California employees may be interested in news about the largest judgment yet under the whistleblower protection provisions of the federal Sarbanes-Oxley Act. This case involves an ex-employee of Playboy Enterprises who was fired in retaliation for exposing fraudulent bonuses.

According to the lawsuit, the former controller of the company refused to accrue bonuses for certain executives in 2010. The refusal was due to the losses that the company faced that year, which she categorized as significant. She says that the chief financial officer of the company exerted pressure on her to give those bonuses, even though the board had not approved them. The executive would have been the recipient of most of the bonus money. She then reported these allegations of fraud to company management.

The former controller says in her lawsuit that the executive began excluding her from meetings and then announced a plan to save money by firing employees who had been there over ten years, which would have included the controller who had been with the company for 30 years. Now, a jury has returned a verdict in her favor, and Playboy has been ordered to pay her $6 million. According to reports, the award may increase after an upcoming punitive damages hearing.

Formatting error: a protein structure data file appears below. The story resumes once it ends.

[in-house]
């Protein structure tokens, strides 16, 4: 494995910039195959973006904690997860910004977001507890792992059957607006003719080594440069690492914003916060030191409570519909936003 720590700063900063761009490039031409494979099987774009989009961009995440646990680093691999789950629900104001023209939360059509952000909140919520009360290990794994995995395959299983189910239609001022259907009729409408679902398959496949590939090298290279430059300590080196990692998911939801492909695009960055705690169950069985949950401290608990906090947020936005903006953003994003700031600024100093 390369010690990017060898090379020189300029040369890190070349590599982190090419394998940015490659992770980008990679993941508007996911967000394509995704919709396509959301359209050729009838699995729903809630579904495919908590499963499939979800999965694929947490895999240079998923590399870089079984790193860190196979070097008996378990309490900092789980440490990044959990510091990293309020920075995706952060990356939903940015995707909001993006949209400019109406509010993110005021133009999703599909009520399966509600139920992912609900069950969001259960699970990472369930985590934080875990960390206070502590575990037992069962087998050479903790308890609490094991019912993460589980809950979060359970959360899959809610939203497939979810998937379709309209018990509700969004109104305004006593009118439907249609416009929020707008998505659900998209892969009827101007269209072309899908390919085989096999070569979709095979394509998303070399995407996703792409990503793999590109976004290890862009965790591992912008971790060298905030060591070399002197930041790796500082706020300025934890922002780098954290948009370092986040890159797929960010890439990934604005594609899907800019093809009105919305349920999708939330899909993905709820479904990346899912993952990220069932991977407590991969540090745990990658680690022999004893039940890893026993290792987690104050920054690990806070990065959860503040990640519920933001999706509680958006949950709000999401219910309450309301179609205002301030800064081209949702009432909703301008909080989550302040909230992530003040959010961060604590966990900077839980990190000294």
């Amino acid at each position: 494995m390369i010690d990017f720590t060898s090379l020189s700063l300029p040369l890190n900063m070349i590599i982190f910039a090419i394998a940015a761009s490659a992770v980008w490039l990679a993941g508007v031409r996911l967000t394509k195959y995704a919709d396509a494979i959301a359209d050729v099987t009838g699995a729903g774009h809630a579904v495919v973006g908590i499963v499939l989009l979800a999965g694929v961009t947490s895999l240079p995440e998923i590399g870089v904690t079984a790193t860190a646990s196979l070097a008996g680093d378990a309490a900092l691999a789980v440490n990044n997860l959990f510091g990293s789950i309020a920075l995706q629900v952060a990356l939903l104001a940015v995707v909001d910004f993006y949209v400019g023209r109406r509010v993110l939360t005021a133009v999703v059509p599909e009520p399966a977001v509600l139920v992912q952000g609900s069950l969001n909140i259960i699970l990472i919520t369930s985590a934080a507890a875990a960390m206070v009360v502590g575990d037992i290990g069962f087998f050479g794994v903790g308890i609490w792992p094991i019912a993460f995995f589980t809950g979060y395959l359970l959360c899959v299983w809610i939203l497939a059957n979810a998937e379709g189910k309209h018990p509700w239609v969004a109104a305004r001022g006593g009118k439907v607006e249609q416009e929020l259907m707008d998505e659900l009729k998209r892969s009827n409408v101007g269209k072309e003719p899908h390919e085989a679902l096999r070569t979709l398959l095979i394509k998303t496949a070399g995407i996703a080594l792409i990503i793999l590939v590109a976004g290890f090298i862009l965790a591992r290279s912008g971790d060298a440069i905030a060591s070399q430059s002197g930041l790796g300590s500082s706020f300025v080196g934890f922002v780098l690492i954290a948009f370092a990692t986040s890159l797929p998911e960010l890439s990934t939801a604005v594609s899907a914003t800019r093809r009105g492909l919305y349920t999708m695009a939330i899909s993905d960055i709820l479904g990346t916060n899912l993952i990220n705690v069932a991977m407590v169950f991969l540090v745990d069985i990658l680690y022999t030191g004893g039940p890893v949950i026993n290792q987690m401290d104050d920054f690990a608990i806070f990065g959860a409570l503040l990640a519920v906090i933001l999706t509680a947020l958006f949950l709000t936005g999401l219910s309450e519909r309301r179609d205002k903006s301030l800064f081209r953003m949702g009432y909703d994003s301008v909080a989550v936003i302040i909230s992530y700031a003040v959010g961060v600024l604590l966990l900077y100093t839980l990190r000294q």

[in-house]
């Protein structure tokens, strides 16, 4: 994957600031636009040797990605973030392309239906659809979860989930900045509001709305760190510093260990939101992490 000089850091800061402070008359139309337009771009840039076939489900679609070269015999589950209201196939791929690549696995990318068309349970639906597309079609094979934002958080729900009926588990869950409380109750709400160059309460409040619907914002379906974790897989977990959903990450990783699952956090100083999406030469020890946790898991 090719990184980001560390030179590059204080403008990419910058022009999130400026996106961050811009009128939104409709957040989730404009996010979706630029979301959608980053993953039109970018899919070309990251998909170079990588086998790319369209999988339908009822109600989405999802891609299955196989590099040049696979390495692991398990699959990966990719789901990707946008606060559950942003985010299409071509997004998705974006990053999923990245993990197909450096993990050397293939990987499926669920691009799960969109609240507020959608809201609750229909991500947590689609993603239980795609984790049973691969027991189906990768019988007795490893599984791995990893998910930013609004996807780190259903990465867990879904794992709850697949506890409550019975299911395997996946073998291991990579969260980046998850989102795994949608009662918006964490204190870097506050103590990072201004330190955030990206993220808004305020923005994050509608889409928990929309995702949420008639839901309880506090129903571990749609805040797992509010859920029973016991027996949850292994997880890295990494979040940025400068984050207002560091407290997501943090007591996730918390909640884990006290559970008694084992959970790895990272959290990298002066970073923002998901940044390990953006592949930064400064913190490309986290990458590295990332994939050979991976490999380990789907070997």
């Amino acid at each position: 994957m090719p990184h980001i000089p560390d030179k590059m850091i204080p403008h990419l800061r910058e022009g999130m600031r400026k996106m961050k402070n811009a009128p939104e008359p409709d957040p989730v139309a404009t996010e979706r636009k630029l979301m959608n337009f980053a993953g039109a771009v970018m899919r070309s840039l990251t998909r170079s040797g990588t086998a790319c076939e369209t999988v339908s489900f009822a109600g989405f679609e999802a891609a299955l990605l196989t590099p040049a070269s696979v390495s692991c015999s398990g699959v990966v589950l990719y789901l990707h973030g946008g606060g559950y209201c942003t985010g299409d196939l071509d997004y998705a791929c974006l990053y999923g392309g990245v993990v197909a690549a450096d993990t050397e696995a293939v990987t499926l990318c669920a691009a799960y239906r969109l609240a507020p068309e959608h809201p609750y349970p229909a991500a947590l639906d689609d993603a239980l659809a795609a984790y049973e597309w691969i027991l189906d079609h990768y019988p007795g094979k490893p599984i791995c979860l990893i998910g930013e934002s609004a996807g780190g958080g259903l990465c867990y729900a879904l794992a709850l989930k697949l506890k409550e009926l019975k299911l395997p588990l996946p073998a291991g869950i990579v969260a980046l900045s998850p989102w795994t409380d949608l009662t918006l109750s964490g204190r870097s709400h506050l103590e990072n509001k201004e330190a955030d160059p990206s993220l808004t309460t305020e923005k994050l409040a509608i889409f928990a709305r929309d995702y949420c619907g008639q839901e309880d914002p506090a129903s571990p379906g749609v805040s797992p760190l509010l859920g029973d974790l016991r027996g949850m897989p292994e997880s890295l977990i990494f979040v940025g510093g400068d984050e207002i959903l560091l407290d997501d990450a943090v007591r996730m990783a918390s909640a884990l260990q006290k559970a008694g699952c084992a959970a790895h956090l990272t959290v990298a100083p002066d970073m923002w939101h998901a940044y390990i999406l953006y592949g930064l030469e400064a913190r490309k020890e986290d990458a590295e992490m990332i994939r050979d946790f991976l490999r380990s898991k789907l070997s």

A wrongful termination in retaliation for reporting violations or refusing to commit illegal acts can be the basis for a claim against the employer. This claim can lead to compensatory and perhaps punitive damages under the law, as in the case against Playboy. An attorney who practices in the area of wrongful termination may be able to help investigate the discharge and bring an action for damages against the responsible party.

Source: USA Today, "Playboy must pay $6M to fired whistleblower", Evann Gastaldo, March 07, 2014